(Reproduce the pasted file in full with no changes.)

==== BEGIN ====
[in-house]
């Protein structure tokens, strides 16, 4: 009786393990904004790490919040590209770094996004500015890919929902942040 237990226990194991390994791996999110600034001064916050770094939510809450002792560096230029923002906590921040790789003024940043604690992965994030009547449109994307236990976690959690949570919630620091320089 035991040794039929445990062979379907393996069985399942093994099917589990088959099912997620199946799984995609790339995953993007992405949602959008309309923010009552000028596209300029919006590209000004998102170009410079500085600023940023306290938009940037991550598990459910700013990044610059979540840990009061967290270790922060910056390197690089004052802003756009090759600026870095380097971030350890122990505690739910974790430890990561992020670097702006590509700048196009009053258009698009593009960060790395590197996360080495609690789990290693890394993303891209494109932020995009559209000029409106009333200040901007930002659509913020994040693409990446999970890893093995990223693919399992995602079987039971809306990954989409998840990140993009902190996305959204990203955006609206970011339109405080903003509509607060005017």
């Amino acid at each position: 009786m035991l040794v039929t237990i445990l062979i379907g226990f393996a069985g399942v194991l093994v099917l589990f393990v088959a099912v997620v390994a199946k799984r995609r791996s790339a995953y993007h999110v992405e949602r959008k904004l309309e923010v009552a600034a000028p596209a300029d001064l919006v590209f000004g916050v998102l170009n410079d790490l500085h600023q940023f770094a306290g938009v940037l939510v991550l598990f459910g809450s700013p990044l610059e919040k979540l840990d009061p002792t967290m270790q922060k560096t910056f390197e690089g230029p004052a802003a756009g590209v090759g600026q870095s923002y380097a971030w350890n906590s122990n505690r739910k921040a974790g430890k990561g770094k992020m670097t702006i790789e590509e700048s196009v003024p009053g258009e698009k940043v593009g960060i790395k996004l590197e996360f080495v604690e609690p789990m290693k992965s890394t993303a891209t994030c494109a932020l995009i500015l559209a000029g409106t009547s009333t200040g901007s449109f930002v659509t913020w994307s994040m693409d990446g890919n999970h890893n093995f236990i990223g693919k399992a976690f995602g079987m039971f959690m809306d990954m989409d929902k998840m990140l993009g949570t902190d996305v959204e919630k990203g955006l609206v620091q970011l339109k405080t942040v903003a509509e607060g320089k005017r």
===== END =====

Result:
[in-house]
């Protein structure tokens, strides 16, 4: 009786393990904004790490919040590209770094996004500015890919929902942040 237990226990194991390994791996999110600034001064916050770094939510809450002792560096230029923002906590921040790789003024940043604690992965994030009547449109994307236990976690959690949570919630620091320089 035991040794039929445990062979379907393996069985399942093994099917589990088959099912997620199946799984995609790339995953993007992405949602959008309309923010009552000028596209300029919006590209000004998102170009410079500085600023940023306290938009940037991550598990459910700013990044610059979540840990009061967290270790922060910056390197690089004052802003756009090759600026870095380097971030350890122990505690739910974790430890990561992020670097702006590509700048196009009053258009698009593009960060790395590197996360080495609690789990290693890394993303891209494109932020995009559209000029409106009333200040901007930002659509913020994040693409990446999970890893093995990223693919399992995602079987039971809306990954989409998840990140993009902190996305959204990203955006609206970011339109405080903003509509607060005017």
């Amino acid at each position: 009786m035991l040794v039929t237990i445990l062979i379907g226990f393996a069985g399942v194991l093994v099917l589990f393990v088959a099912v997620v390994a199946k799984r995609r791996s790339a995953y993007h999110v992405e949602r959008k904004l309309e923010v009552a600034a000028p596209a300029d001064l919006v590209f000004g916050v998102l170009n410079d790490l500085h600023q940023f770094a306290g938009v940037l939510v991550l598990f459910g809450s700013p990044l610059e919040k979540l840990d009061p002792t967290m270790q922060k560096t910056f390197e690089g230029p004052a802003a756009g590209v090759g600026q870095s923002y380097a971030w350890n906590s122990n505690r739910k921040a974790g430890k990561g770094k992020m670097t702006i790789e590509e700048s196009v003024p009053g258009e698009k940043v593009g960060i790395k996004l590197e996360f080495v604690e609690p789990m290693k992965s890394t993303a891209t994030c494109a932020l995009i500015l559209a000029g409106t009547s009333t200040g901007s449109f930002v659509t913020w994307s994040m693409d990446g890919n999970h890893n093995f236990i990223g693919k399992a976690f995602g079987m039971f959690m809306d990954m989409d929902k998840m990140l993009g949570t902190d996305v959204e919630k990203g955006l609206v620091q970011l339109k405080t942040v903003a509509e607060g320089k005017r």